Reprinted with permission from Alternet.
President Trump keeps showing he can’t keep quiet when it comes to political fights. The latest evidence is his admission that firing FBI director James Comey was really about his refusal to pledge his loyalty to Trump and the FBI’s ongoing Trump campaign-Russia investigation—not Comey’s mishandling of Hillary Clinton’s classified emails.
“Again, the story that there was collusion between the Russians & Trump campaign was fabricated by Dems as an excuse for losing the election,” he tweeted Friday. “The Fake Media is working overtime today!”
But Trump did something else Friday; not saying much, but instead pointing to a letter written by his longtime lawyers, showing that when the focus turns to Trump’s business deals and investment partners, he knows it’s better to have others play defense for him.
The issue was not Trump’s collusion with Russia to help his presidential campaign, but Trump’s collusion with Russian oligarchs and mobsters in his businesses—for which he has been sued and accused of violating federal racketeering charges, and which the FBI may also be examining.
The White House released a letter from Trump’s lawyers at Morgan Lewis & Bockius that said, “with few exceptions—as detailed below—your tax returns do not reflect (1) any income of any type from Russian sources, (2) any debt owed by you or TTO [The Trump Organization] to Russian lenders, (3) any equity investments by Russian persons or entities in entities controlled by you or TTO, or (4) any equity or debt investments by you or TTO in Russian entities.”
This seeming denial comes against a backdrop of investigative reporting showing that Trump’s prior business partners include many Russian oligarchs and a convicted Russian mobster, Felix Sater, who became a U.S. citizen and later an FBI informant. Needless to say, the letter references tax returns that have not been released to the public.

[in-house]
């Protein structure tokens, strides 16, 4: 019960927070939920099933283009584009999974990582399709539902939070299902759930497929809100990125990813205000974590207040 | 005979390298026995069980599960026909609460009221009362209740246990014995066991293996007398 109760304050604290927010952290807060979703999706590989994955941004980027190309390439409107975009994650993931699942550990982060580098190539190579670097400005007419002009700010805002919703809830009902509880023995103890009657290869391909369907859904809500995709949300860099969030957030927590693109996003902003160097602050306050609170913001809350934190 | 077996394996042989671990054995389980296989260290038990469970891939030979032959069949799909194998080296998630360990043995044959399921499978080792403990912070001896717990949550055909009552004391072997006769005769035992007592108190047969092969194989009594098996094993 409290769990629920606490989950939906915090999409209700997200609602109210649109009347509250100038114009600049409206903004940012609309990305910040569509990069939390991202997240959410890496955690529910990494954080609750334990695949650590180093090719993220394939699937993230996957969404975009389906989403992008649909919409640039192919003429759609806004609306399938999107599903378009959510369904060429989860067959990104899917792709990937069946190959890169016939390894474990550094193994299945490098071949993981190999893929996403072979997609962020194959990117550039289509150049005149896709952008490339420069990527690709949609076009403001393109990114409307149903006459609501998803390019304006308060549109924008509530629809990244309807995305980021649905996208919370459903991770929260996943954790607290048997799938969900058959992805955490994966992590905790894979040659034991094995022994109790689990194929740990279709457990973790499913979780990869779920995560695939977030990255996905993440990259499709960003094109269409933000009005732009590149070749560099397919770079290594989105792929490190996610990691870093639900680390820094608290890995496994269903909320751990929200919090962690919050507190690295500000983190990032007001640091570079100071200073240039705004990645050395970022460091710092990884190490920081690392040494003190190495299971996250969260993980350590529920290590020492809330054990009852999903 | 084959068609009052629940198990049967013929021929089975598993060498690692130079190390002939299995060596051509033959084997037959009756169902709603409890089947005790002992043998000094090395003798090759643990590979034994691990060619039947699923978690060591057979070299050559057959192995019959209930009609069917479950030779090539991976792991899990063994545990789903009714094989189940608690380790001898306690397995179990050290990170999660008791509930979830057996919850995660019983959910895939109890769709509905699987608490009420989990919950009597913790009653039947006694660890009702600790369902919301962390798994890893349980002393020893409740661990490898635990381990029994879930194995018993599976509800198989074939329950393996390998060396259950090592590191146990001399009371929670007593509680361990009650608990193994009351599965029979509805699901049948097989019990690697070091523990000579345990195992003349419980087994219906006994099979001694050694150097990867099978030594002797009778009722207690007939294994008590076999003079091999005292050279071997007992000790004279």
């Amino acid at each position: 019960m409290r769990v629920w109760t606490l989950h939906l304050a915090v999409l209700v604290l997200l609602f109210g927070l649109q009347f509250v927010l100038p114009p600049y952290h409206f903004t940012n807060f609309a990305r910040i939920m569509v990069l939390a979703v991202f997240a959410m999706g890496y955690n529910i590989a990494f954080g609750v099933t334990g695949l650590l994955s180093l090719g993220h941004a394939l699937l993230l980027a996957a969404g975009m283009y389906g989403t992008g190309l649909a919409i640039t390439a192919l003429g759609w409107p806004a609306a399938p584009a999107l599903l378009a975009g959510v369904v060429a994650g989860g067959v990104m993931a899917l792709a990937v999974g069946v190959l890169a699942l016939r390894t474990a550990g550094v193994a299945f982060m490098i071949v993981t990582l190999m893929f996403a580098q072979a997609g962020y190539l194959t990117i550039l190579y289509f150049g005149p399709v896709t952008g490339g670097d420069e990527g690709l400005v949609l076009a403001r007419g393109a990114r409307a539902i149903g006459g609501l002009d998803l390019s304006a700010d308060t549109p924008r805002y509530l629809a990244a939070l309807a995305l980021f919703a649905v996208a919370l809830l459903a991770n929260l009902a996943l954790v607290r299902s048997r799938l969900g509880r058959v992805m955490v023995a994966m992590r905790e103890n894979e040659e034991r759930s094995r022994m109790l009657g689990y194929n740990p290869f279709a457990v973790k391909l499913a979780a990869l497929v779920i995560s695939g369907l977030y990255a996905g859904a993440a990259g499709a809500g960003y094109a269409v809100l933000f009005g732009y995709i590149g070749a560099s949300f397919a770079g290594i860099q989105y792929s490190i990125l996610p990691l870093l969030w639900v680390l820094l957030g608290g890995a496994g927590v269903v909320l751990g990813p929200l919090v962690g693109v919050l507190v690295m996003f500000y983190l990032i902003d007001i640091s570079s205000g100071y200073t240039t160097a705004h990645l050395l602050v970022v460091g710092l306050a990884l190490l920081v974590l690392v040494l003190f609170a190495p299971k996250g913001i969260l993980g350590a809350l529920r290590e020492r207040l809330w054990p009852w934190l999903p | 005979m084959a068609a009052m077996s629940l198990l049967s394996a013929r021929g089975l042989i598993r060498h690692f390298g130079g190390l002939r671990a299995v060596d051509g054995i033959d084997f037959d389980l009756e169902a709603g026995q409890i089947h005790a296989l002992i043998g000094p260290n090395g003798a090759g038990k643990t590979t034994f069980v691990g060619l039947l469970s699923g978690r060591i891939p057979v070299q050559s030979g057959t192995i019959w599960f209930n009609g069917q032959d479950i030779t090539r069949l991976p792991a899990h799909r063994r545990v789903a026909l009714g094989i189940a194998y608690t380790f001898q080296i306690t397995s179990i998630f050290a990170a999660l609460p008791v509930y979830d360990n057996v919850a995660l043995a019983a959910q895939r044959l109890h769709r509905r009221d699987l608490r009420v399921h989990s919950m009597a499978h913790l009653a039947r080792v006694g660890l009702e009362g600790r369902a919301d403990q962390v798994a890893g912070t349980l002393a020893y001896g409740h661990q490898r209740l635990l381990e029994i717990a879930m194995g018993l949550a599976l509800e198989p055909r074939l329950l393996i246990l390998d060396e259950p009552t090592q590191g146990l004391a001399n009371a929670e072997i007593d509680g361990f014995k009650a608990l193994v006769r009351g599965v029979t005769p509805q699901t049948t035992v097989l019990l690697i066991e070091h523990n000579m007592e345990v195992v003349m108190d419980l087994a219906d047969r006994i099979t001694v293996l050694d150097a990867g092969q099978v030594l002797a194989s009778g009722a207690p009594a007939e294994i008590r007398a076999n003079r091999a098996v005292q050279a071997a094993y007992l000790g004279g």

“This is a very artfully written letter,” said David Cay Johnston, a Trump biographer, investigative reporter specializing in taxation, and founder of the news website DCReport.org. “First of all, it only goes back to 2007, when many of the Trump dealings of interest are before that. Secondly, it makes no mention of the many lawsuits and criminal actions underway in the United States and other countries involving Trump associates and business partners and purchasers of Trump properties who are accused of everything from swindling investors to stealing the public funds of former Soviet governments to money laundering to tax cheating. And while none of those charges have been proved, they relate to the Russian money which Trump keeps calling fake news.”
A new Dutch documentary, The Dubious Friends of Donald Trump: The Russians, profiles one Trump development in lower Manhattan where Trump’s partner, Bayrock LLC, had Russian oligarch and mob ties. The finer print of the Bayrock deals are what Trump’s lawyers’ letter artfully skirted, Johnston said.
“The entire Bayrock affair, involving the Trump Soho hotel and tower in Manhattan, where banks and investors lost millions of dollars, and the profits, according to court papers, disappeared into an Icelandic company backed by a Russian oligarch, would seem not to be covered by this letter—by this very carefully composed letter,” he said. “We’re going to publish shortly a piece at DCReport that has so many different court cases and international cases involving these people that Trump has touched upon. The notion that there’s nothing here is absurd. Of course, there’s something here. If there were nothing here, he wouldn’t care. He’d say go look at everything.”